Slow television is the uninterrupted broadcast of an ordinary event from start to finish…
Photographers G.K. and Vikki Hart have something to teach about copyright and remix in the Internet age: “Yes, it would be nice if they made more money, but to make people laugh and for people to take it and use it their own way… you just can’t buy that“
A reanimation of the tea party & riddle scene from Alice in Wonderland (1951), restyled by 17 paintings.
Created with code by Justin Johnson, based on the paper on style transfer from Gatys, Ecker, and Bethge at the University of Tübingen in Sep 2015.
Sarah Abu Abdallah, The Salad Zone, 2013
“Ways of Something”, is a contemporary remake of John Berger’s BBC documentary, “Ways of Seeing” (1972). Commissioned by The One Minutes, at the Sandberg Instituut in Amsterdam and compiled by Lorna Mills, the project consists of one-minute videos by fifty eight web-based artists who commonly work with 3D rendering, gifs, film remix, webcam performances, and websites to describe the cacophonous conditions of artmaking after the internet.
Watch the online premiere of the first part here.
A Hole in Space LA-NY, 1980 – Artists Kit Galloway and Sherrie Rabinowitz created a ‘hole in space,’ or what they described as a telecollaborative project that utilized satellites to stream true-to-life-scale video feeds between public spaces on either coast or large scale monitors, this was 30 some odd years before any of this became standard. The following is a video tape document of an unannounced, live two-way satellite transmission which took place between Los Angelese and New York city on November 12, 13 and 14, 1980 for two hours.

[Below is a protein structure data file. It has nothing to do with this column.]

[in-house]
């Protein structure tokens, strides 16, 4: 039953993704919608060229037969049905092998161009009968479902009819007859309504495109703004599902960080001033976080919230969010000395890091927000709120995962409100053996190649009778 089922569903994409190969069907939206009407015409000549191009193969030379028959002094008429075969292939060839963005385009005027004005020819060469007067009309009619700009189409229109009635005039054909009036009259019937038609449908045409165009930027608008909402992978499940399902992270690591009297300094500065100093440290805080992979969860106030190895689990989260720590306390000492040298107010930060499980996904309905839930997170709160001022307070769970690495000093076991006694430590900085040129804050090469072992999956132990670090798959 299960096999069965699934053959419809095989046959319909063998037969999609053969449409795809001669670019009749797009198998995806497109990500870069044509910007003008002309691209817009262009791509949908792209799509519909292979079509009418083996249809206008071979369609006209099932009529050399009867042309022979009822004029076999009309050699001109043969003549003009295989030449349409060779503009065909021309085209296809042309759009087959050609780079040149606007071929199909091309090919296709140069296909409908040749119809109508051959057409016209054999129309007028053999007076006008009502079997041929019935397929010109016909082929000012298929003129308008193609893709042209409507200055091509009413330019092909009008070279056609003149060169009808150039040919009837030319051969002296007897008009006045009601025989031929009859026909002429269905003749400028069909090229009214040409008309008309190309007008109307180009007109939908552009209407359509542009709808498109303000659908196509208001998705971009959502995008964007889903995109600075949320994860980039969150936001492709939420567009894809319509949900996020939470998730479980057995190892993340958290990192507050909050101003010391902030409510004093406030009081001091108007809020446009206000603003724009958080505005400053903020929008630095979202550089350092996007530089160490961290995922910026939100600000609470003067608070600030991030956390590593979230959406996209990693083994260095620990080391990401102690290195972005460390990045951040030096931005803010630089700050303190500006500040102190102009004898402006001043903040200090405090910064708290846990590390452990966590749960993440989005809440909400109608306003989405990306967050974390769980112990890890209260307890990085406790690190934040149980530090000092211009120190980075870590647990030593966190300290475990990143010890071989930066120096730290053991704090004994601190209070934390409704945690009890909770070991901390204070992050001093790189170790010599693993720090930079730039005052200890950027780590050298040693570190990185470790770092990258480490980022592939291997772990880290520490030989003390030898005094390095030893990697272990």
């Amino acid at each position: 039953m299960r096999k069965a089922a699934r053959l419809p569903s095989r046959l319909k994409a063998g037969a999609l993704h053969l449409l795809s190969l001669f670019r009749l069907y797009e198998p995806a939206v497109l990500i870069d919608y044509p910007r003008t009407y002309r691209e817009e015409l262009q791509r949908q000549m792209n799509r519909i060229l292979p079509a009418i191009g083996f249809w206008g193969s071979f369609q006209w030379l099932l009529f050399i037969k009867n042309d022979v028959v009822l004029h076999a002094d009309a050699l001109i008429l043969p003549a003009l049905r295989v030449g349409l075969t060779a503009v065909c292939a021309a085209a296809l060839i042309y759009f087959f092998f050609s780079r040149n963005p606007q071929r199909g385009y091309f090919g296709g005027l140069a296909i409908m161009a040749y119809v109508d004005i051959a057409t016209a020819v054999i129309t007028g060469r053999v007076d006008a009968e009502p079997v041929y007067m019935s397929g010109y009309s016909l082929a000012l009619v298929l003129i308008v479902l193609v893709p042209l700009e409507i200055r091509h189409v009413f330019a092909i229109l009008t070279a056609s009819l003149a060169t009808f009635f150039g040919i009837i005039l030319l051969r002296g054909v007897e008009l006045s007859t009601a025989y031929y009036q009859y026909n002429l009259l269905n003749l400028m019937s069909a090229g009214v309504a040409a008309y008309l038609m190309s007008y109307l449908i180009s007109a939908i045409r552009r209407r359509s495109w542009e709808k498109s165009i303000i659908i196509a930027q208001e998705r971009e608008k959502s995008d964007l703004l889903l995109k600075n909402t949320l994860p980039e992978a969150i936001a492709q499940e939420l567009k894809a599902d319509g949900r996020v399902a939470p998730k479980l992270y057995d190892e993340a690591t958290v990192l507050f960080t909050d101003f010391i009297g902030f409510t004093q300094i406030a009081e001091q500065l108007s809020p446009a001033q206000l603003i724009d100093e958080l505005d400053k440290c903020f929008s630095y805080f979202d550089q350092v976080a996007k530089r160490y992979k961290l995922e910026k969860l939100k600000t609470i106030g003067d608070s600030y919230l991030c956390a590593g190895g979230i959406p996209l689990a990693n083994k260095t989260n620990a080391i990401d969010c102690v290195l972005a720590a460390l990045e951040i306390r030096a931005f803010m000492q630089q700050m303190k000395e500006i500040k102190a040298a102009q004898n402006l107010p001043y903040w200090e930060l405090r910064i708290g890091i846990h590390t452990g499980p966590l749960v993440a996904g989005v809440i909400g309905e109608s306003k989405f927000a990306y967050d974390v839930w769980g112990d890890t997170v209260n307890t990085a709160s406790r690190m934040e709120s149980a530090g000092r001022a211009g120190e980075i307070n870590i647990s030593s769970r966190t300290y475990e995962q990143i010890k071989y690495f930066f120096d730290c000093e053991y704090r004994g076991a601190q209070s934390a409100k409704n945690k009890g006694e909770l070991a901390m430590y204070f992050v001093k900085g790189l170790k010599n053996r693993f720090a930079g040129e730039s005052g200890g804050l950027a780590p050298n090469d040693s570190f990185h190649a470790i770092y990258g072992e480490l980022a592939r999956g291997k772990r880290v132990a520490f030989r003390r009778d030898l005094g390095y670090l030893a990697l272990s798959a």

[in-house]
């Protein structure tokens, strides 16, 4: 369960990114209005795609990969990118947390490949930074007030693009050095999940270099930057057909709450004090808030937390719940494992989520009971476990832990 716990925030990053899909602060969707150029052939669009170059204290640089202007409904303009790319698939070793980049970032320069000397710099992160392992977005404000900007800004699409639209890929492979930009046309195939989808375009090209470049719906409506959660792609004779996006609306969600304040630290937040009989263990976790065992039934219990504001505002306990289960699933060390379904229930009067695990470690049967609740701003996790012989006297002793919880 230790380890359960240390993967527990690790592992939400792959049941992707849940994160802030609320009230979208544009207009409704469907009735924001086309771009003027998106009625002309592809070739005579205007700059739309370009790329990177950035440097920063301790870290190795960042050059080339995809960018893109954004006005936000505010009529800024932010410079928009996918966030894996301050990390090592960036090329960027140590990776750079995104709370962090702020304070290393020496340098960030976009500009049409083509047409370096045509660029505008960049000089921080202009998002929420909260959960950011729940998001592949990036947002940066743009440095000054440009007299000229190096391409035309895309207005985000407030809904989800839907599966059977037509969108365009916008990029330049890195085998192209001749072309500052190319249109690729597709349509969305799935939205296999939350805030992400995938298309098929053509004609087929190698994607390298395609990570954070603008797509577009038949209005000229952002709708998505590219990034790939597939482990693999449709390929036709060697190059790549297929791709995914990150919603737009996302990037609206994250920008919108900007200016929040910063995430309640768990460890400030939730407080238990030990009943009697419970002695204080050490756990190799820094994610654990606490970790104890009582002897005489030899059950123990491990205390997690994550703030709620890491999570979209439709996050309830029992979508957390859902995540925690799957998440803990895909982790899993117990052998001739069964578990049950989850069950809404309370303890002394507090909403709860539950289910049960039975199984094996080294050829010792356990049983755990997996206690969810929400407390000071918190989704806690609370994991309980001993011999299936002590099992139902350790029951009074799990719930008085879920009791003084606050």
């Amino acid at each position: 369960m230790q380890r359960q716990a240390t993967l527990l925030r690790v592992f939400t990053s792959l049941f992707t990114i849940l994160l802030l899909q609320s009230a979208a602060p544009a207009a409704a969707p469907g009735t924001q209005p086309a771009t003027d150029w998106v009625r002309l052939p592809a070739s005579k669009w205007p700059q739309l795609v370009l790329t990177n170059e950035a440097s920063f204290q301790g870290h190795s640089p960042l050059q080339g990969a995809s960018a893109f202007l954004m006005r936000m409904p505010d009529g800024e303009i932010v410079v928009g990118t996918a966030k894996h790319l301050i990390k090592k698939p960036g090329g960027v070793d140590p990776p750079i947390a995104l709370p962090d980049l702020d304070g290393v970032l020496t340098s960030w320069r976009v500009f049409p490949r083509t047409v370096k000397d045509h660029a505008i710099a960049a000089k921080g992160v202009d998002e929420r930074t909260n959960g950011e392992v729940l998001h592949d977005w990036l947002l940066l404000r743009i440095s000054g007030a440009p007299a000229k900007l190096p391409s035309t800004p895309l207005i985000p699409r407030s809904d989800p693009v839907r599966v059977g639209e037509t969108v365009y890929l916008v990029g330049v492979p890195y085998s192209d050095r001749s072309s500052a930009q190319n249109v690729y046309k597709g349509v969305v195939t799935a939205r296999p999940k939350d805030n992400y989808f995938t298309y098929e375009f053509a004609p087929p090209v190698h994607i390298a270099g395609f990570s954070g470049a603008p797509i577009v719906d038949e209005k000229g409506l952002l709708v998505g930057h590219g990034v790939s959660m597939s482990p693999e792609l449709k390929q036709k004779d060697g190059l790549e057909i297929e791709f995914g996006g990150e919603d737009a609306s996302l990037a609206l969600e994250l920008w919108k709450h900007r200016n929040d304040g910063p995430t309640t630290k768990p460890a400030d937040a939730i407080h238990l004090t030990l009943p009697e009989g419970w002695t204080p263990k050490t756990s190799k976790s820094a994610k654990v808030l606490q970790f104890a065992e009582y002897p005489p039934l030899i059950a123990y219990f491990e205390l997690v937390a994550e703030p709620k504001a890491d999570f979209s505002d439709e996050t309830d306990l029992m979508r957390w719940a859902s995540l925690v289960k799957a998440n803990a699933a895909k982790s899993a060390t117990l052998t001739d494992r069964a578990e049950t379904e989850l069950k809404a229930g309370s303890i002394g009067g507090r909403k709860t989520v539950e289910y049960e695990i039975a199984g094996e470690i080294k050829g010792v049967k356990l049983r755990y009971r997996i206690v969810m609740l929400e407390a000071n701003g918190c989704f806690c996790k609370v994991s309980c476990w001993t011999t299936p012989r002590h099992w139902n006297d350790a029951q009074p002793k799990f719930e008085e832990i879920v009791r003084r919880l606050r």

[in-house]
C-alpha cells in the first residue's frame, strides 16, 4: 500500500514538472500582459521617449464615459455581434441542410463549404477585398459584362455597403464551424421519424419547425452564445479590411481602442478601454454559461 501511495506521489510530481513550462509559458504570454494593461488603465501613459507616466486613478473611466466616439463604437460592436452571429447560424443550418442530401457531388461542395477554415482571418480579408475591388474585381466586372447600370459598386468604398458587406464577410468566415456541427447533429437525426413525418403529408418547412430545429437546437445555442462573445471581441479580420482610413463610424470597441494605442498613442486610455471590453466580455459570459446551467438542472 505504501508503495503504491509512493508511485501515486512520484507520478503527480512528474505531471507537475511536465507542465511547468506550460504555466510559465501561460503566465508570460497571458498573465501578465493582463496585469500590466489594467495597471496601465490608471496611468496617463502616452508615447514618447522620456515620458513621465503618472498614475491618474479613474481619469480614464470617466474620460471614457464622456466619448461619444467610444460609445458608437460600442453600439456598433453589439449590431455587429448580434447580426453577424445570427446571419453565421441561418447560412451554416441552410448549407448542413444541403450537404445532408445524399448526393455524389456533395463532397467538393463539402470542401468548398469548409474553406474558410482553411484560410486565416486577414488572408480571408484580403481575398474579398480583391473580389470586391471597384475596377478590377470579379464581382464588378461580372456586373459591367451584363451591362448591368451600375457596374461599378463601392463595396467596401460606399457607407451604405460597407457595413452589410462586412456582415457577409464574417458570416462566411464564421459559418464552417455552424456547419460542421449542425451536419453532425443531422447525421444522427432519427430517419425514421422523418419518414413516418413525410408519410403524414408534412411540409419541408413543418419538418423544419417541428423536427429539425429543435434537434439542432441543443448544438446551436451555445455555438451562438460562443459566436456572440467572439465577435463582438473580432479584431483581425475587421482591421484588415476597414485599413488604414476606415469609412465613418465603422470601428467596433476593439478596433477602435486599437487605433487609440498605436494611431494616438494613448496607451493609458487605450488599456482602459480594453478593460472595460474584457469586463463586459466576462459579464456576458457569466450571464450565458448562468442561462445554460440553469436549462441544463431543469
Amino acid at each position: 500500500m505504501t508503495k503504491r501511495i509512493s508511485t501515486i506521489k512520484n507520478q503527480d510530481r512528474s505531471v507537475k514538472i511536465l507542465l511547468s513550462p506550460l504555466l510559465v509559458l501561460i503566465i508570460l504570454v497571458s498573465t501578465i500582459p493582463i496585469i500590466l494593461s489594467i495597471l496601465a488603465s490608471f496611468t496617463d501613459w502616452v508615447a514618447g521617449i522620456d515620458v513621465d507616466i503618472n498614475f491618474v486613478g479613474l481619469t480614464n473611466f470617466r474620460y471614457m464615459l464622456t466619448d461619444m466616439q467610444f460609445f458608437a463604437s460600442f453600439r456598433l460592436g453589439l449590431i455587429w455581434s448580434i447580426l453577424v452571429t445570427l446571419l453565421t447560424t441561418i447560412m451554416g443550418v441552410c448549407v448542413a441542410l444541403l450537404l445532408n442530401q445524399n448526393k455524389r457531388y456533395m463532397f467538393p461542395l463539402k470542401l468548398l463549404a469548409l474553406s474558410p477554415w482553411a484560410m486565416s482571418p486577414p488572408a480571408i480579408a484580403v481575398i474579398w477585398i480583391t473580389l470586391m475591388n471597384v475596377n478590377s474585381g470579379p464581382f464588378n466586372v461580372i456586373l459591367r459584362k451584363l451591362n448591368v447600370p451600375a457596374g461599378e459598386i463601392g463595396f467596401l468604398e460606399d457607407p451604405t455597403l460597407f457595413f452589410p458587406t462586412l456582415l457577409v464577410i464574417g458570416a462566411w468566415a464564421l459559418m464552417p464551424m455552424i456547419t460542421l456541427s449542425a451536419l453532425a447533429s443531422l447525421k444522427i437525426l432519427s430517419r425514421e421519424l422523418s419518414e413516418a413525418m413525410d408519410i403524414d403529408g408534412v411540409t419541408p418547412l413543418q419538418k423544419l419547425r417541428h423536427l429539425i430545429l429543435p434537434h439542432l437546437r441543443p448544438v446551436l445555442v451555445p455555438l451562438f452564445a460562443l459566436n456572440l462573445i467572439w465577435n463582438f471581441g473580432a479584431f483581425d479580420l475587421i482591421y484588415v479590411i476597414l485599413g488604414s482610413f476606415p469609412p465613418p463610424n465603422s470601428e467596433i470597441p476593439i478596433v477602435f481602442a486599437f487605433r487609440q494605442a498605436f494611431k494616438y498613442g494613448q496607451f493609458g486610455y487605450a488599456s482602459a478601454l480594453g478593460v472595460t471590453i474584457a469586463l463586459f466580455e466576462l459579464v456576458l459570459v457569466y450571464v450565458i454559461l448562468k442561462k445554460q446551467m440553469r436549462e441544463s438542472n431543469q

Richard Dawkins, the man who invented the word “meme”, celebrates internet memes with this crazy performance.
Be sure to get to the end, it’s worth it…
Slavoj Žižek on why we can’t stop watching disgusting and stupid stuff…
Check out this amazing crowdsourced music video!
“an open letter to Apple + experimental prosumer manifesto on the issues of planned obsolescence, upgrade culture, technological self-reliance, control and copying. A [re]mix/make of Phil Morton’s 1976 video tape ‘General Motors’, in which contemporary Chicago [dirty] new media artists explain their love && hate relationship with the ‘default art computer’. by Nick Briz, copy<it>right 2013″
“The maintenance and conservation of contemporary visual art is a new challenge for museums and art conservators. More and more artists have taken leave of the painter’s brushes and are moving on to new media, such as video. Or they are making installations of transient materials like polystyrene, wax and scotch tape. Can these works be saved for the art lovers of the future?”
The audio of this animation was recorded in 1993 (!!!) by Douglas Adams. Basically, he predicted e-book readers…